A year later, I find myself stunned at the unprecedented amount of money $265 million dollars that the Tobacco Free Arbitration Panel has decided to award three Ohio Law firms and five out-of-state firms for legal fees for successfully working with the State of Ohio to secure the $10 billion dollars. I am in no position to make any comment or pass judgment on the size of the legal award and the amount of time that went into the effort. I do find myself wondering however about how that money will be spent.
A quick scan of recent newspaper articles reveals that many law firms involved in the state tobacco settlements have contributed to the political campaign of a Seattle attorney whose consultations enabled a number of private law firms to reap as much as $20 billion dollars in legal fees. That is quite an accomplishment. A New York Times article describes hundreds of thousands of dollars from tobacco settlement legal fees going to support Democratic candidates. In one instance, a lawyer from Charleston, West Virginia who headed up the legal team for the Florida tobacco settlement gave $30,000 for charities in three cities in that State.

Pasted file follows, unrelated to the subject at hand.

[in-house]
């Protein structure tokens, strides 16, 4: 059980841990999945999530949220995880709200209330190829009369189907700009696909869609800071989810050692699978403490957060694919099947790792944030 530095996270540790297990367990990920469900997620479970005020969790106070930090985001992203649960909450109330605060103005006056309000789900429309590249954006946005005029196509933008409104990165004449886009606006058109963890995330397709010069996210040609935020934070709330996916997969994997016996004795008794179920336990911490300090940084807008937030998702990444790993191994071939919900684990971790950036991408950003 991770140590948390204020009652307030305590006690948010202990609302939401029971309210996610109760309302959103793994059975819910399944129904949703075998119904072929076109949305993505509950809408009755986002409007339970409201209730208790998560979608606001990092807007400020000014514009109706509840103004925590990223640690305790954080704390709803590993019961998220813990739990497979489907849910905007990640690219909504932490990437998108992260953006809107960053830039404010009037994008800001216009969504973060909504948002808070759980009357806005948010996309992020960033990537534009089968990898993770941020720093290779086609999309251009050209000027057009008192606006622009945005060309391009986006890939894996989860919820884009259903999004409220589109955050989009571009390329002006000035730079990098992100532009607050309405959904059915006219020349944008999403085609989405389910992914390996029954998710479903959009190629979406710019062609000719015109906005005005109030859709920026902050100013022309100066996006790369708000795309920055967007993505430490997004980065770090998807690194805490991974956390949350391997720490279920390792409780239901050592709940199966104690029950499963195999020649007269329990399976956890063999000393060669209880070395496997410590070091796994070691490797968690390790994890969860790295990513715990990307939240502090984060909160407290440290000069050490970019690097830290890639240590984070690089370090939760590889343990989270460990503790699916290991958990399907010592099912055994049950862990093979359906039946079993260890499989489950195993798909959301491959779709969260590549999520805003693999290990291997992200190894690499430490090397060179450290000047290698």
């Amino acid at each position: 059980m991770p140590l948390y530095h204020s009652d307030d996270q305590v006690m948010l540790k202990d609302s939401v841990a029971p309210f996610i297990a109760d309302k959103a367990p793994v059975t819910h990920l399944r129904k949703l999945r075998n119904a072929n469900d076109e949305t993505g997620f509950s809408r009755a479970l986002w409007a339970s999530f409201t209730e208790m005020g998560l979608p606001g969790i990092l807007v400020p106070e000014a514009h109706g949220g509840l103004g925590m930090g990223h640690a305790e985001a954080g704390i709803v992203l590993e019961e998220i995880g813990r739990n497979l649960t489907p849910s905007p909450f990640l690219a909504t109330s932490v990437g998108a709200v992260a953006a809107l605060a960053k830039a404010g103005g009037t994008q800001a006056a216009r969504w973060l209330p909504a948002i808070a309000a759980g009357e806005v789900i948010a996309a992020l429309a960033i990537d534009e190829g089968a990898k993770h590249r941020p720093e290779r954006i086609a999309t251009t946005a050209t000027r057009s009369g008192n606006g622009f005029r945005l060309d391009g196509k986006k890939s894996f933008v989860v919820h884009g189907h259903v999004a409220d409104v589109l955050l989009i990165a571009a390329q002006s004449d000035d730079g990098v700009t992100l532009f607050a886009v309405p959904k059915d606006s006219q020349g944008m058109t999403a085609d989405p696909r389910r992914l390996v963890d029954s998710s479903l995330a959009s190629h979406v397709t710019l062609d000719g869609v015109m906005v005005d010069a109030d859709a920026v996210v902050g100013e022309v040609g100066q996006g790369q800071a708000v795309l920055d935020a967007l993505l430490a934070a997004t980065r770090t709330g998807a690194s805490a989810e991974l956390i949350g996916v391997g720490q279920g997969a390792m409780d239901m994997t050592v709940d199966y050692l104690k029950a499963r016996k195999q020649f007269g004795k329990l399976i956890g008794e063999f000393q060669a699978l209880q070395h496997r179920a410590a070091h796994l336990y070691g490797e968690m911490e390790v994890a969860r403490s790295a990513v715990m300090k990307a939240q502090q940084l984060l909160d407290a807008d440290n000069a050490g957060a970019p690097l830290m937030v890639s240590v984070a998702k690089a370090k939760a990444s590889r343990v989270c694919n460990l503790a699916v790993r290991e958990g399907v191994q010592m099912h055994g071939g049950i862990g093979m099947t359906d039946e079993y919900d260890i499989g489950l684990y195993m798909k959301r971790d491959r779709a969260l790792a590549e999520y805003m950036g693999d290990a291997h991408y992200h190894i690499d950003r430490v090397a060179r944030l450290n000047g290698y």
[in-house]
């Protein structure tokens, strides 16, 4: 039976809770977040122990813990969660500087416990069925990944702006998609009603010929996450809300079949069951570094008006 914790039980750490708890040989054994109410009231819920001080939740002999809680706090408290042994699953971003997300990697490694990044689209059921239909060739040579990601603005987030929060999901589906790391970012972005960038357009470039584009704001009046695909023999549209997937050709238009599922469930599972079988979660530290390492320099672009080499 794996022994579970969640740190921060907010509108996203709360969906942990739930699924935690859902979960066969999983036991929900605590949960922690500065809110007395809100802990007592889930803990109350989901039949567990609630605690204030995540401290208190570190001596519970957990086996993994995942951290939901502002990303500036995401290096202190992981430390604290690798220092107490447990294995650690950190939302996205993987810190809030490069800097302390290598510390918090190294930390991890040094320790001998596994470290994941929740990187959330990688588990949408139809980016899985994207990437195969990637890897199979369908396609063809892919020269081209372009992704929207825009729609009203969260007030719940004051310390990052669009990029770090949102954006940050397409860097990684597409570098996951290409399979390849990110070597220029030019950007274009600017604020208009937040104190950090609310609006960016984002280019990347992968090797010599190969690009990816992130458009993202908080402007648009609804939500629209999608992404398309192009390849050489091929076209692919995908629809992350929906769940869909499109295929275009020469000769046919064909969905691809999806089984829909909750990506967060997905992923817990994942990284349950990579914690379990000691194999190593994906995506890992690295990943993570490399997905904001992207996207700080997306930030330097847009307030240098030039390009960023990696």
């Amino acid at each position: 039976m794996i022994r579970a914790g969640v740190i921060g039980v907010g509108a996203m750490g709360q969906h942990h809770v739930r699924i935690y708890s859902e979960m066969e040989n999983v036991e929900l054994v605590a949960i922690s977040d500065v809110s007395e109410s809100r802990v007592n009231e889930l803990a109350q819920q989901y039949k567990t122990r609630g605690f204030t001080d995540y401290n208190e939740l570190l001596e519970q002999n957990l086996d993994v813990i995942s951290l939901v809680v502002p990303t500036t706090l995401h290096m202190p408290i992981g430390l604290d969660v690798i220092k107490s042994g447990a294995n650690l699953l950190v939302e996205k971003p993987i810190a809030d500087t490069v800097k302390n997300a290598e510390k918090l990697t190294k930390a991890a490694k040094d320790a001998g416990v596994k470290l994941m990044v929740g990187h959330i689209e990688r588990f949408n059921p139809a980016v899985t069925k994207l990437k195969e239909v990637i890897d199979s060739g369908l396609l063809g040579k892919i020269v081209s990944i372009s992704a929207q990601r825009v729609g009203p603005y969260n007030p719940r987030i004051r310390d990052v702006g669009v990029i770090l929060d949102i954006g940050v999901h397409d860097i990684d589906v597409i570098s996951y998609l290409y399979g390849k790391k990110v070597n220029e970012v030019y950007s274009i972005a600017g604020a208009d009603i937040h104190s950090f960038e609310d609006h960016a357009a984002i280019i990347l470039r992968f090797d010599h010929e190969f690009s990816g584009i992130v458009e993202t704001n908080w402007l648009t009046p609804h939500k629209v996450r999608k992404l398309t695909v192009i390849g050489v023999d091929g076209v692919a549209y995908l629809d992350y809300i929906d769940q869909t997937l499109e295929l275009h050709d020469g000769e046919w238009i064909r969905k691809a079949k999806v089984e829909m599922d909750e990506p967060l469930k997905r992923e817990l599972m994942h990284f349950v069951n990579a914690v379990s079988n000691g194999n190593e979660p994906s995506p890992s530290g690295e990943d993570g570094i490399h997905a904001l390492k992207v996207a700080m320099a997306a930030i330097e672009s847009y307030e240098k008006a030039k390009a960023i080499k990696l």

If there were a panel like the one I testified last year, I would make a plea that the three Ohio and the five out-of-state firms to apportion some of this windfall for public charities. I would love to challenge the lawyers to think boldly, strategically and bravely and apportion on half of the award $130 million – to an existing or new charity to respond to any number of charitable needs. A Tobacco Lawyers Charitable Trust with an operating corpus of $130 million dollars, invested properly could yield approximately $6.5 million dollars each year for charitable programs throughout the State of Ohio. If a national charity were established with just a fraction of the $20 billion dollars awarded to legal firms, the impact would perhaps be as significant as
Just as an example, wouldn’t it be great to have the lawyers Trust fund a program that would resurrect speech and debate programs in all Ohio public schools. Speech and debate programs could encourage young people to engage constructively in public debate and perhaps groom some future lawyers.